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New York Theater

Y, Marilyn Unstitched

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Y, Marilyn Unstitched

For exactly 60 minutes, actor Irene Glezos sits bolt upright on a stool, her platinum wig teased this way and that. She wears what used to be called a foundation garment, one that generously accentuates her curvaciousness. There is literally nothing else on stage but a sleek bucket holding a bottle of what is ostensibly sparkling wine, from which she periodically pours into a martini glass. She then holds the glass, always with perfect poise, right at the level of her eyes. Before uttering one word in that familiar girlish whisper, before the tiniest sliver of narrative leaves her lips, we know this is Marilyn Monroe.

What we don't know -- what we never know -- is where the legendary sex goddess is speaking to us from. Clearly, she's dead: The piece's title refers to the type of incision typically used on autopsied women. This Marilyn, moreover, details and wistfully rues the manner in which her internal organs were supposedly disposed, and she offers a lament for how the official attribution of her death -- to barbiturate-induced suicide -- may have been, as some historians have argued, a cover-up for President John F. Kennedy initiated by his brother Robert, then the U.S. attorney general.

Y, Marilyn Unstitched isn't merely a chat-and-remember session with the ultimate Hollywood misfit. Other characters in the play, which Glezos created with director Brad Calcaterra, continually elbow themselves into the storytelling like cheap shots of tequila. They include Monroe's mentally unstable mother, Gladys, and a cameo from Jean Kennedy Smith, another toothy sibling in the Kennedy clan.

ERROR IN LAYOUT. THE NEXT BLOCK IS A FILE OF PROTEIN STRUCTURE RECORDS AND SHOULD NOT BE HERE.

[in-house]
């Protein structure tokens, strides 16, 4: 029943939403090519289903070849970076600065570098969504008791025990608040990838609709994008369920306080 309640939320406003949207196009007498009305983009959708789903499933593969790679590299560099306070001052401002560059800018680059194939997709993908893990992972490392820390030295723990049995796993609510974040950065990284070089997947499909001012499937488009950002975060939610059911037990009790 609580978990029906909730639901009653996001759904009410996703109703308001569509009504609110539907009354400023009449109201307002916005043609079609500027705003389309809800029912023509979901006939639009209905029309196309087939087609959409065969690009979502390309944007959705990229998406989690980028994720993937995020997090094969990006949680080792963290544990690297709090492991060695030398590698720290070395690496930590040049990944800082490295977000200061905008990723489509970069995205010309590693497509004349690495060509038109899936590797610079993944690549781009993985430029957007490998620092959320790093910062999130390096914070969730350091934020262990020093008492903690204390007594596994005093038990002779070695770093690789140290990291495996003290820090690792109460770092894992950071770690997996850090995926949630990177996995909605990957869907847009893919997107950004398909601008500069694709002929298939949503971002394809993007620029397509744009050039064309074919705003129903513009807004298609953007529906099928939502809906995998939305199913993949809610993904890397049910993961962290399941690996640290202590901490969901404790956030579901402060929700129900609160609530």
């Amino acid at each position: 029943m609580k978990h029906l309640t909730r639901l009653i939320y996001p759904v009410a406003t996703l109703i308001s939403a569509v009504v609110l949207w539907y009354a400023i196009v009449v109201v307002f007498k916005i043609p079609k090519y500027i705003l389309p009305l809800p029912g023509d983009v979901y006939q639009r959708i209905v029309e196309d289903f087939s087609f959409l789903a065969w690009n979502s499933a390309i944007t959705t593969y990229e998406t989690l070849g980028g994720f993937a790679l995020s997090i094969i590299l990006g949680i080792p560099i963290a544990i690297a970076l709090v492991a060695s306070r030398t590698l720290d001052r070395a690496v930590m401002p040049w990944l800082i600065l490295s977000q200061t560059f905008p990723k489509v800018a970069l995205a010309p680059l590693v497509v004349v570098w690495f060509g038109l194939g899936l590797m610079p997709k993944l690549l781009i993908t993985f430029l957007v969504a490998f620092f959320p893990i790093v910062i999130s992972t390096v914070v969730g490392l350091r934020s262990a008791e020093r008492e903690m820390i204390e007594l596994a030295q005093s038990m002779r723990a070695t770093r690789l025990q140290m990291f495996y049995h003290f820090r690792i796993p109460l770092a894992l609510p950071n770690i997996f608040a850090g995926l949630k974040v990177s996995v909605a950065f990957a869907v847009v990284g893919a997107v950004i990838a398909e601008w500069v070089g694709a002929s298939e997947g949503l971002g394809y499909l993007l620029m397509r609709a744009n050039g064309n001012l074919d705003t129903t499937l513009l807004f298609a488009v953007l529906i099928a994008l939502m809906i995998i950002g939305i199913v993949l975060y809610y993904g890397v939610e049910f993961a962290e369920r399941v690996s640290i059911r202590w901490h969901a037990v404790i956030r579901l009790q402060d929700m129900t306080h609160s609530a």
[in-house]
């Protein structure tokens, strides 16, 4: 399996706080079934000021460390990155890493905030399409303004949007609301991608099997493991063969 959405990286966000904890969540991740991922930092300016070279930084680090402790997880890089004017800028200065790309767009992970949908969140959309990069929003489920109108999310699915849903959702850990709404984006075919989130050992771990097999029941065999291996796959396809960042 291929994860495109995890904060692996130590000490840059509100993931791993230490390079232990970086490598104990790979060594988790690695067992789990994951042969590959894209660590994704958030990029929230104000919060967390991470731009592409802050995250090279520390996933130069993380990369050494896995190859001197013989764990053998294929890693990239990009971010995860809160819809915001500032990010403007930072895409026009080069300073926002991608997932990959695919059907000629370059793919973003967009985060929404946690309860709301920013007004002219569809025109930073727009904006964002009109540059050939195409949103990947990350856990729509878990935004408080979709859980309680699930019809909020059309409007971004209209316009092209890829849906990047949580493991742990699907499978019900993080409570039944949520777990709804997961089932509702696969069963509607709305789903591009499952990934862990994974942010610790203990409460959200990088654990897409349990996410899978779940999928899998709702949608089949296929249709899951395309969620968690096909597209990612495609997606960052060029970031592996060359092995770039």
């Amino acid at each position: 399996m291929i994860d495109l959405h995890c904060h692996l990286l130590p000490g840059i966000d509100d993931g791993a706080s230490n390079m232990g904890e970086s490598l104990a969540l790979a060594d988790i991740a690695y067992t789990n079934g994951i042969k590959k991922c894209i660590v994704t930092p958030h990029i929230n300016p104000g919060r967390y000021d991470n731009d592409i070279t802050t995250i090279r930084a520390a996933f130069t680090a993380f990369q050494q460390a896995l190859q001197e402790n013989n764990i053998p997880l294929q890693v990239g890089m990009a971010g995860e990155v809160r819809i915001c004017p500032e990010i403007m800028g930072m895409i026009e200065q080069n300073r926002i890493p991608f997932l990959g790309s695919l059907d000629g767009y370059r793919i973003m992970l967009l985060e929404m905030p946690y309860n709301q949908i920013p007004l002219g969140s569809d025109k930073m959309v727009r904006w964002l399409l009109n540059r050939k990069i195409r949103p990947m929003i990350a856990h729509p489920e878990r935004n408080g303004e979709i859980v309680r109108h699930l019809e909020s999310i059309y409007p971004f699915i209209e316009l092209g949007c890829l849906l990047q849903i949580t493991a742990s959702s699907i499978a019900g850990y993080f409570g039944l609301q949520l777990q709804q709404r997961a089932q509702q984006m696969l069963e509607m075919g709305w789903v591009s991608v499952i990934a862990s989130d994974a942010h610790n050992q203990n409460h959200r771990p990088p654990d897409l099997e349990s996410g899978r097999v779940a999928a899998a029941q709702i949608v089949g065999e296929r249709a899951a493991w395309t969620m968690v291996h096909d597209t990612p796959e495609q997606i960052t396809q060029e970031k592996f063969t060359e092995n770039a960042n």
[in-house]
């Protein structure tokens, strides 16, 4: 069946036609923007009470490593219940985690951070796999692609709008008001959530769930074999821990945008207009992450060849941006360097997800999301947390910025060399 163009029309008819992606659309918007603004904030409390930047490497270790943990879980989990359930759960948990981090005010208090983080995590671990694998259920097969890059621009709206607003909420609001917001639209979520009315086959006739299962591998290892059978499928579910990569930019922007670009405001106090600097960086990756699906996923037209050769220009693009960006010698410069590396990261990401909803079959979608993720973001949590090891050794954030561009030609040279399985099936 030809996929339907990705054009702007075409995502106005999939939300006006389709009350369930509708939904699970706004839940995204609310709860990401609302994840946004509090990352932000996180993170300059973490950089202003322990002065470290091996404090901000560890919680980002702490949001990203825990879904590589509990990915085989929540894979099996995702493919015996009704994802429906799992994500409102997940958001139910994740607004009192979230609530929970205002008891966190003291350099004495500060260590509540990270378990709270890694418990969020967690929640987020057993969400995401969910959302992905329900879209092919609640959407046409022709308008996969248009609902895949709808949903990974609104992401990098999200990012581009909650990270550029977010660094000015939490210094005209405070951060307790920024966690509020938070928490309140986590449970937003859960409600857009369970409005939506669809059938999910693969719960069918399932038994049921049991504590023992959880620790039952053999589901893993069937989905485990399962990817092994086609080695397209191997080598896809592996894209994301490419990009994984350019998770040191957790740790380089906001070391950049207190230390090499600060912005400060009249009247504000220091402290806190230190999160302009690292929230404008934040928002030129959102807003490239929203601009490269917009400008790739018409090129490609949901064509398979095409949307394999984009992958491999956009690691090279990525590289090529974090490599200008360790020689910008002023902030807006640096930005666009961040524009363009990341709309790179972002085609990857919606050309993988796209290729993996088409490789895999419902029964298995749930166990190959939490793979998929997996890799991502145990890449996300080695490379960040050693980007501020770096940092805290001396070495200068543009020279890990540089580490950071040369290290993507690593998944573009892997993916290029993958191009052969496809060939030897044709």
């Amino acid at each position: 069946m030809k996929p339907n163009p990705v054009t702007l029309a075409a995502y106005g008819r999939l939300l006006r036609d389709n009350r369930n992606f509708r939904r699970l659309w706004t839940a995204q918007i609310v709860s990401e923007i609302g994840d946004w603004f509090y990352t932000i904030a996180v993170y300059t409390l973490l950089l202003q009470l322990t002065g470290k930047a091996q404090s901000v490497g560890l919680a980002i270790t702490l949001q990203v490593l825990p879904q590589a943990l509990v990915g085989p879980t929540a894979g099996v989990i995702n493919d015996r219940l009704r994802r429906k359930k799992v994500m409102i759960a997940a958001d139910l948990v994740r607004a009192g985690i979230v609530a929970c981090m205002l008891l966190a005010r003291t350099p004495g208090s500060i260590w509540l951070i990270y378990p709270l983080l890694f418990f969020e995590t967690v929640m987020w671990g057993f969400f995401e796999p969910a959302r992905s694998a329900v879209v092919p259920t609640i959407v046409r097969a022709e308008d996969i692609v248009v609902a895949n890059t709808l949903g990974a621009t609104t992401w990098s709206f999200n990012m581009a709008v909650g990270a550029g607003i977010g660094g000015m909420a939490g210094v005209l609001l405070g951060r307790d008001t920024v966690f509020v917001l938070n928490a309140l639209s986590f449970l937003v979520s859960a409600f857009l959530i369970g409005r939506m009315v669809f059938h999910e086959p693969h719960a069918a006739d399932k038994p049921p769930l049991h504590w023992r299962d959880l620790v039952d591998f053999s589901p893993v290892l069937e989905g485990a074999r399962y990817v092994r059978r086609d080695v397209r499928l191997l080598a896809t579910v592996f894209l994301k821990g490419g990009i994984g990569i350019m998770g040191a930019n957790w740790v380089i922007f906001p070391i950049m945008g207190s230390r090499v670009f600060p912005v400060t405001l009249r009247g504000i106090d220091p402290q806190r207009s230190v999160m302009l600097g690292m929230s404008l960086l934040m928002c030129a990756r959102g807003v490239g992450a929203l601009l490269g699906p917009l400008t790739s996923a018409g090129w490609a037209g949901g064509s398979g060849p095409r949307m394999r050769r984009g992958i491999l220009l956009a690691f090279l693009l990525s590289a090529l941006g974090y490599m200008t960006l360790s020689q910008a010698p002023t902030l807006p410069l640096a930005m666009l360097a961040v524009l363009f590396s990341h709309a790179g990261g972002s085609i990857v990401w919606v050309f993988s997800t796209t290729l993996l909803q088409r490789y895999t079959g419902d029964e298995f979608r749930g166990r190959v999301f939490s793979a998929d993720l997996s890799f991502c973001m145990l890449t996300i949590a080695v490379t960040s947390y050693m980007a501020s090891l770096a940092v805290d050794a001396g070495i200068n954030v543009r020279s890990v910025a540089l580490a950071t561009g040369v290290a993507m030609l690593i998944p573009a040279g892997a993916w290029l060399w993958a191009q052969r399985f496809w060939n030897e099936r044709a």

The problem is that while each character is crystalline -- Glezos has a real facility for voices and faces -- one is not always sure of who is speaking or why they're interrupting Marilyn's already-maddening stream of consciousness. In addition, certain conventions are just confusing. Why does Glezos call "Line" twice—once at the top of the play, then again near the end? And why, if she wants to talk to the audience, does she do so sparingly? That removes you from the world of the play, and that's ironic, because the piece is about Marilyn, perhaps for a final time, helping people enter her psyche.

Presented as part of Frigid New York 2009

at Under St. Marks, 94 St. Marks Place, NYC.

Feb. 25March 8. Remaining performances: Sat., Feb. 28, 5:30 p.m.; Fri., March 6, 6 p.m.; Sat., March 7, 7 p.m.; Sun., March 8, 5:30 p.m.

(212) 868-4444 or Smart Tix.

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